Take the 2-minute tour ×
Stack Overflow is a question and answer site for professional and enthusiast programmers. It's 100% free, no registration required.

I'm trying to create and run a simple JUnitStory to run a .story file.

I have this:

class Scenario1 extends JUnitStory {
    @Delegate MySteps steps = new MySteps()

    @Override
    public Configuration configuration() {
        return new MostUsefulConfiguration()
                .useStoryLoader(new LoadFromRelativeFile(new File('src/test/groovy').toURL()))
                .useStoryReporterBuilder(
                new StoryReporterBuilder()
                        .withDefaultFormats()
                        .withFormats(Format.HTML, Format.CONSOLE, Format.TXT)

        );
    }

    @Override
    public List candidateSteps() {
        final candidateSteps = new InstanceStepsFactory(configuration(), this).createCandidateSteps()
        return candidateSteps;
    }
}

With or without the delegate (copying and pasting in all the annotated methods of MySteps), whenever I run JBehave, I get the following output:

somePattern(){
  // PENDING
}

It's like the individual stories don't pick up the steps.

When I create a "Stories" class and pull all the story files in with storyPaths, the individual steps are defined. Using a debugger, I see that candidateSteps is being hit, but it's not pulling in the data it needs to.

What could possibly be going on here?

share|improve this question
    
Just checking, but does MySteps import org.jbehave.core.annotations.*? –  Paul Medcraft Jan 18 '12 at 17:27
add comment

3 Answers

You don't need to delegate to the Steps. And also you should not override candidateSteps, but rather stepsFactory. In later versions of JBehave, candidateSteps is deprecated, to make that preference for the factory method more prominent ( http://jbehave.org/reference/stable/javadoc/core/org/jbehave/core/ConfigurableEmbedder.html#candidateSteps() )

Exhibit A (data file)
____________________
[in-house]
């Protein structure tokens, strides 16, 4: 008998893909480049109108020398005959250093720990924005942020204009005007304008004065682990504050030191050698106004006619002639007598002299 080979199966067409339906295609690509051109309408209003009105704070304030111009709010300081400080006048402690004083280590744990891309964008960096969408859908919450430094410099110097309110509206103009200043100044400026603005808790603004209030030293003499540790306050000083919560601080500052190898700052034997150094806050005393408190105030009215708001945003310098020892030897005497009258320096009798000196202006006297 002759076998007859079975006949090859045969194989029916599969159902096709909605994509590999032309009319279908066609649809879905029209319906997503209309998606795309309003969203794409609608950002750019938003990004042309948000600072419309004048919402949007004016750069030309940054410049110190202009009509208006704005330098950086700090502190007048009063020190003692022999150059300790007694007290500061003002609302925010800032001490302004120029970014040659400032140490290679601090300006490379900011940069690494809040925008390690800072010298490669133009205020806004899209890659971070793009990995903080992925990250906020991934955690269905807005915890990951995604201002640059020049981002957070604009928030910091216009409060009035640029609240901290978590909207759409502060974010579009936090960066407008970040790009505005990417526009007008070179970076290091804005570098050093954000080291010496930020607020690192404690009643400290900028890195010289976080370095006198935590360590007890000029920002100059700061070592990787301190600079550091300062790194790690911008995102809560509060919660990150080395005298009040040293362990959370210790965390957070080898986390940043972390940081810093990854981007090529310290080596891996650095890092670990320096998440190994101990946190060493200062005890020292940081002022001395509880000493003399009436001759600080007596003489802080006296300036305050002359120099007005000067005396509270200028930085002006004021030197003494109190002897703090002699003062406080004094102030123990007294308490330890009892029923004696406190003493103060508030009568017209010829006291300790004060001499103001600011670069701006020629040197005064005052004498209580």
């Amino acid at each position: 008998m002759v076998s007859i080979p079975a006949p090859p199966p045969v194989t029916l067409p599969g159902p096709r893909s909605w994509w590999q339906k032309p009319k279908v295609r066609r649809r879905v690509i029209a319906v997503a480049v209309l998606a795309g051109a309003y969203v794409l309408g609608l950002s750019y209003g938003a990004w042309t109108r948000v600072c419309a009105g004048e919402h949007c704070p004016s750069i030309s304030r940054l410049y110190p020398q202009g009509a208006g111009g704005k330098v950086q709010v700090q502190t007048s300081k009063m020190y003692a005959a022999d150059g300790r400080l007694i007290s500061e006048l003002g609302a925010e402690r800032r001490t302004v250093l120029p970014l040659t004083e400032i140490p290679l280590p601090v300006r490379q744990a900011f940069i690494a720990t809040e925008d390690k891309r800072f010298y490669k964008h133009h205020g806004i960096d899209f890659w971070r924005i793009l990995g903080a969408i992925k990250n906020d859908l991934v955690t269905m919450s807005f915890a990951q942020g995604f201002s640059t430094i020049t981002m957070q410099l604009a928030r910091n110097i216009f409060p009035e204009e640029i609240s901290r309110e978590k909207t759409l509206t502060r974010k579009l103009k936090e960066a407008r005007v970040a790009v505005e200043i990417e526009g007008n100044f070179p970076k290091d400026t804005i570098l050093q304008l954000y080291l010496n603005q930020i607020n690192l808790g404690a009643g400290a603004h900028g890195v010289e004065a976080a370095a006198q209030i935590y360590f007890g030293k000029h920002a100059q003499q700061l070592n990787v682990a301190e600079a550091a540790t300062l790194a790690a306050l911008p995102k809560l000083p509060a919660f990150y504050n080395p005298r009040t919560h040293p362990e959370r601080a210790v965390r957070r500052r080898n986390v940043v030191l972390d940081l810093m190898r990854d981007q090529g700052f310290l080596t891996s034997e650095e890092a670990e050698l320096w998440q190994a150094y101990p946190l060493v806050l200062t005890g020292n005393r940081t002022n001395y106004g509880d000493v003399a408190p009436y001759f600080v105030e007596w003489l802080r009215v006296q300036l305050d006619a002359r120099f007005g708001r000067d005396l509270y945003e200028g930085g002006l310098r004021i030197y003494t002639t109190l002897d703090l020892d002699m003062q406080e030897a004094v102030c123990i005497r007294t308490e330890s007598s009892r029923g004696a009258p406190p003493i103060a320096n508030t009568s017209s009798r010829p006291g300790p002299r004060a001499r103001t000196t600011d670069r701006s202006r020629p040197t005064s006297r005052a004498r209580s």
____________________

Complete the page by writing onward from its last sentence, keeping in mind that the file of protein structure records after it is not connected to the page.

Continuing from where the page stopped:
See this blog, where I explained how the basic JBehave configuration works in more detail:

http://blog.codecentric.de/en/2012/06/jbehave-configuration-tutorial/

Andreas

share|improve this answer
add comment

You shouldn't need to use the @Delegate - your JUnitStory is not your Steps class. Can you try passing in steps where you have this?

When you pass in a class that has been bytecode manipulated for Steps classes, JBehave may not see the jbehave annotations anymore.

share|improve this answer
add comment
up vote -3 down vote accepted

JBehave is old, underdeveloped technology. Don't use it.

share|improve this answer
    
please explain why you think so? –  endless Feb 27 at 5:38
add comment

Your Answer

 
discard

By posting your answer, you agree to the privacy policy and terms of service.

Not the answer you're looking for? Browse other questions tagged or ask your own question.